The Holland City Council is considering a proposal from Burton Katzman, an Ann Arbor developer, and Rockford Construction of Grand Rapids, to buy a surface parking lot and replace it with a parking ramp wrapped by apartments. The council agreed to take the proposal under advisement.

The city council hosted an open house recently for 10 to 15 developers, residents and merchants to gauge the public’s reaction, said Joel Dye, the director of community and neighborhood services. Continue reading

Audit says inspectors need to recheck more school buses that fail safety checks


Capital News Service

LANSING — A recent state audit says state officials should more aggressively re-inspect school buses that fail safety checks.

The number of buses with safety defects rose by 684 to 3,038 in 2016. That’s 19 percent of Michigan’s fleet, according to the 2016 School Bus Inspection Report.

According to a September state audit report of the Commercial Vehicle Enforcement Division, inspectors rarely reevaluated a bus tagged as defective. In 2016, only 30 percent of tagged buses were reevaluated by inspectors, the audit reported.

The other 70 percent were repaired and self-certified by the owners without a follow-up state inspection. If a repair was subpar, the state would not know. Continue reading

Federal grant aids seniors’ transportation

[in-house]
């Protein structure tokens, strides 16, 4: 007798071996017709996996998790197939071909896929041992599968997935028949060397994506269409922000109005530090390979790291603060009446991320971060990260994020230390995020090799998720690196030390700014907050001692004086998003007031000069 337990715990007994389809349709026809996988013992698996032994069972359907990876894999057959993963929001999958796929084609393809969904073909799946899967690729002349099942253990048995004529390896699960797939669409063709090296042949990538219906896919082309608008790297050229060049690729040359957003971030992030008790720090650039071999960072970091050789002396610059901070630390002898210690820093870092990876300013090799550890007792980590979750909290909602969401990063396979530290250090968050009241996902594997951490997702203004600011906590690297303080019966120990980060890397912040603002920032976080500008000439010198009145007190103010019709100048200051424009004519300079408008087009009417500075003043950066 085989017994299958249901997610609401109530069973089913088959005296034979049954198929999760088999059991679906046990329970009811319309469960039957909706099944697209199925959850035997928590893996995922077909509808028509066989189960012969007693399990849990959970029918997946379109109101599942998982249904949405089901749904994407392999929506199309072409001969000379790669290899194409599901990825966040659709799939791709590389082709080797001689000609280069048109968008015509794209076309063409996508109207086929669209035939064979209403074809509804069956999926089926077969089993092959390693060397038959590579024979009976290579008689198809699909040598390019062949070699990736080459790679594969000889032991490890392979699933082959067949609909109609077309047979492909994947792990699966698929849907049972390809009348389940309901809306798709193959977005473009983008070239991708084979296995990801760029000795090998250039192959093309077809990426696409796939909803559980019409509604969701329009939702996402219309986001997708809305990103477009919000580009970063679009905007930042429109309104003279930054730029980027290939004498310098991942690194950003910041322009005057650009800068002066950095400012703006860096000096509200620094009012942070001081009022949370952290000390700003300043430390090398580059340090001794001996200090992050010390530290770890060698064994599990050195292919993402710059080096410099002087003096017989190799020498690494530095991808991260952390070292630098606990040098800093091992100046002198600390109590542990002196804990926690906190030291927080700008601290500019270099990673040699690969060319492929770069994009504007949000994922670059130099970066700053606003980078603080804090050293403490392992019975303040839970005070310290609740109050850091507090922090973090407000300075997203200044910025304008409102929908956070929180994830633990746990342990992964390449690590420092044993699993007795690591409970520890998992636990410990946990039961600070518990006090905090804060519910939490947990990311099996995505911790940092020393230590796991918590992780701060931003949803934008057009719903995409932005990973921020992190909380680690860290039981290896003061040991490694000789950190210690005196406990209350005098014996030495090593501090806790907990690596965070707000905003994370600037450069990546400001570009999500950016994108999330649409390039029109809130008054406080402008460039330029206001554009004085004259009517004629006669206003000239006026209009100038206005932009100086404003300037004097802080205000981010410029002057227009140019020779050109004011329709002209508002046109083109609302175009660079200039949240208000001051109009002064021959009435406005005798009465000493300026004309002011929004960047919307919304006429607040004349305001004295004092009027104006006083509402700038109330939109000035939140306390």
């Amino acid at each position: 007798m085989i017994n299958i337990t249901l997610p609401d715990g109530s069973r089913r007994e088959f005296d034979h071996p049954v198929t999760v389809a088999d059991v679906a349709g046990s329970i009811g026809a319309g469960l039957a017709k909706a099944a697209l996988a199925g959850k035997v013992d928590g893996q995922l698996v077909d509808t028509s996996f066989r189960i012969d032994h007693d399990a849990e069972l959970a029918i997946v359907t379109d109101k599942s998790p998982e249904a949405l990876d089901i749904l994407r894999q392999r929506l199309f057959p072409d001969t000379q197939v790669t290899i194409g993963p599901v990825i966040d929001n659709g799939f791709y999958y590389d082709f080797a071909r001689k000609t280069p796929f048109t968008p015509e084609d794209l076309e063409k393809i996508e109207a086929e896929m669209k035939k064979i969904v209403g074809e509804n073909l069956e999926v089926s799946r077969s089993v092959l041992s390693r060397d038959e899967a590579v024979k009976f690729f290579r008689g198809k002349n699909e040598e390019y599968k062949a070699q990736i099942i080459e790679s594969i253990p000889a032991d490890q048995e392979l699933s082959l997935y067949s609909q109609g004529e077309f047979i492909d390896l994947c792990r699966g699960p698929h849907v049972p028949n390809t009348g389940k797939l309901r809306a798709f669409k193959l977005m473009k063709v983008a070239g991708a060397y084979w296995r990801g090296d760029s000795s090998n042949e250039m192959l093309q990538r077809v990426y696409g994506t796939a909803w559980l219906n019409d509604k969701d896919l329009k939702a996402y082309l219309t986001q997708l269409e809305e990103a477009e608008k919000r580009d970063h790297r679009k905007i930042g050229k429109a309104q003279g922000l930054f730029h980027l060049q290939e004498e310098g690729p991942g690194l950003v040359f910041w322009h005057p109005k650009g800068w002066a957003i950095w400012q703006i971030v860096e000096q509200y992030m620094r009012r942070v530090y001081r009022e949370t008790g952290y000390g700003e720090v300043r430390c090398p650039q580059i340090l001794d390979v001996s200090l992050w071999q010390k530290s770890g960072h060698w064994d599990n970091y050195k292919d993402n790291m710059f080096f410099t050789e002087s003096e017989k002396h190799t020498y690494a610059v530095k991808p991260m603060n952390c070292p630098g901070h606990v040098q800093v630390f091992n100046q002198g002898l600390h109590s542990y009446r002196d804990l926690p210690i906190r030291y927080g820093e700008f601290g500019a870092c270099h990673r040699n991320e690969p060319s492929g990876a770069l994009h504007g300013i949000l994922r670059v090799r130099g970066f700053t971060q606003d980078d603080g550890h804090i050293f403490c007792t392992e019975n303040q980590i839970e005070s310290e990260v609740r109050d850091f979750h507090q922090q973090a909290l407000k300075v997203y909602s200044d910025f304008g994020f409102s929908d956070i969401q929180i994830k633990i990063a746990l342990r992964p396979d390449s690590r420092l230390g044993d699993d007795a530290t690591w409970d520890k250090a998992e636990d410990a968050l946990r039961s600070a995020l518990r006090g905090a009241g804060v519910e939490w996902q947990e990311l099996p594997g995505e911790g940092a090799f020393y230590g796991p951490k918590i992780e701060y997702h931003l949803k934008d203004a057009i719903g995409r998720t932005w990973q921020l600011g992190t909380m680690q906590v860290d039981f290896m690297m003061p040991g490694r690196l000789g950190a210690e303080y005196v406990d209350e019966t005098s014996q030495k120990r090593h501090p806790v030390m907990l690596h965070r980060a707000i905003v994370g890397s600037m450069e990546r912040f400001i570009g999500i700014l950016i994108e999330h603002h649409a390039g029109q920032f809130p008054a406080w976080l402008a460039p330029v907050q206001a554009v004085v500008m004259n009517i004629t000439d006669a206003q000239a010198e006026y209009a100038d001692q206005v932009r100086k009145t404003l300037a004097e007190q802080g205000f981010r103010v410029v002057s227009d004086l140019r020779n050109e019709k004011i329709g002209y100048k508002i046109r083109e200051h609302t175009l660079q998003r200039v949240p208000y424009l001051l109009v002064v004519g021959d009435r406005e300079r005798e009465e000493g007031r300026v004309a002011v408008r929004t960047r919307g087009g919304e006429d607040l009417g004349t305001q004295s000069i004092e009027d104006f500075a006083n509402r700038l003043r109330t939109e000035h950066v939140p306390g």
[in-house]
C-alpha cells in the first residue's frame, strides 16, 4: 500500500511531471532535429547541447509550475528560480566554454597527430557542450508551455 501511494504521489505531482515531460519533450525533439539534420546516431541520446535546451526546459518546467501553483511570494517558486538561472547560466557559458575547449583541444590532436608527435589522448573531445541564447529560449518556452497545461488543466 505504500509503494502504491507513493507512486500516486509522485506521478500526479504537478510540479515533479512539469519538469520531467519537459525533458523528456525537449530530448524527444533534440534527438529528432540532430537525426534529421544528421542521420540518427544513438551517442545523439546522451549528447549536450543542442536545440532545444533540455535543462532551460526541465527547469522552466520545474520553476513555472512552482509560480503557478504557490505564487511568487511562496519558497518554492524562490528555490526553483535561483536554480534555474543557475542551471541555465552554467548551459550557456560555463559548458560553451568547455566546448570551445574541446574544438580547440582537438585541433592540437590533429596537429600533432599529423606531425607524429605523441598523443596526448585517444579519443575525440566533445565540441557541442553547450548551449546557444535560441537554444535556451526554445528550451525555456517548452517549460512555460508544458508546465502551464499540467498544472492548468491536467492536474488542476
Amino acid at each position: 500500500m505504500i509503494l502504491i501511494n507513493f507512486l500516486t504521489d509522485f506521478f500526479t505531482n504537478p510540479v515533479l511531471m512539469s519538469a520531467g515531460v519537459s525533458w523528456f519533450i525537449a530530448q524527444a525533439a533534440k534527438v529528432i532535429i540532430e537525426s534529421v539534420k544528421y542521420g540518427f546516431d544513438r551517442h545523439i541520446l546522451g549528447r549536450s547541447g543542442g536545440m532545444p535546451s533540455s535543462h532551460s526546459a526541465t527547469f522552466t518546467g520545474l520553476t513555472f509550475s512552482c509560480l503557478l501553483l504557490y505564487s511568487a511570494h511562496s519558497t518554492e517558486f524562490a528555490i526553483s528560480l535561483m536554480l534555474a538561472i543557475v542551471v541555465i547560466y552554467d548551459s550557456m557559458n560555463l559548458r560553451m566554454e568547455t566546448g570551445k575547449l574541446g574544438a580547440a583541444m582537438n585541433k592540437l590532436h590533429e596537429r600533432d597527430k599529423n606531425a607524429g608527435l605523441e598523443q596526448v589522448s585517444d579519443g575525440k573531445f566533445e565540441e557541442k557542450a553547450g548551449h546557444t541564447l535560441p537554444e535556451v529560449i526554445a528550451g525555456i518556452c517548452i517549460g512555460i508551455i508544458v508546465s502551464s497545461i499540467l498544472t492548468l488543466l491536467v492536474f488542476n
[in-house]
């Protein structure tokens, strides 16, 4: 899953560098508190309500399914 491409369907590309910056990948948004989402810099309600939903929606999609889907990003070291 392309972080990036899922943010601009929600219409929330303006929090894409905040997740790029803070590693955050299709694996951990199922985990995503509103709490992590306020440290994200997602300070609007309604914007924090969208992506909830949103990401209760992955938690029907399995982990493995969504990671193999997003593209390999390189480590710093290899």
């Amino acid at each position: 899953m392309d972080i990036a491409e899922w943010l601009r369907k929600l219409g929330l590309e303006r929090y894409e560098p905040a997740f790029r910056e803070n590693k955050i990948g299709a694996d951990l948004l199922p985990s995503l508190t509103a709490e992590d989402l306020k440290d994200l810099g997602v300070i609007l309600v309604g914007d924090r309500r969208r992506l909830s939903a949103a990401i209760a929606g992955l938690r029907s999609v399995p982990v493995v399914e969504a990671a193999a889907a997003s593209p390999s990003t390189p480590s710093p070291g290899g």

Capital News Service

LANSING – Seniors will be one step closer to independence with the help of a $1 million federal grant to assist them in getting to doctors’ appointments.

U.S. Sens. Gary Peters and Debbie Stabenow, both Democrats, announced that a grant to the Michigan Department of Transportation would allow more access to transportation to and from physician visits, appointments and other tasks. The grant would assist non-emergency transportation services that use buses or vans to accommodate seniors.

MDOT sponsored a grant application from the Michigan Transportation Connection, a statewide nonprofit, under a federal program called Rides to Wellness Demonstration and Innovative Coordinated Access and Mobility.

“We were the supporters of the grant for the Michigan Transportation Connection. But the Michigan Transportation Connection will implement the structure of the Rides to Wellness programs,” said Tim Fischer, director of communications for MDOT Continue reading

Michigan traffic deaths rise, bucking decade trend


Capital News Service

LANSING – The number of traffic deaths in Michigan rose nearly 10 percent in 2015 following a 7.9 percent decrease the previous year.

The 972 deaths reported so far is up 9.7 percent from the previous year, according to the Traffic Improvement Association of Michigan, a coalition of groups that analyze accident data. It is just the fourth time Michigan has seen an increase in annual traffic fatalities in the past 11 years.

“They’ve been trending down over the last decade,” said Anne Readette, communications manager of the State Police’s Office of Highway Safety Planning. In 2004 there were 1,159 reported Michigan traffic deaths.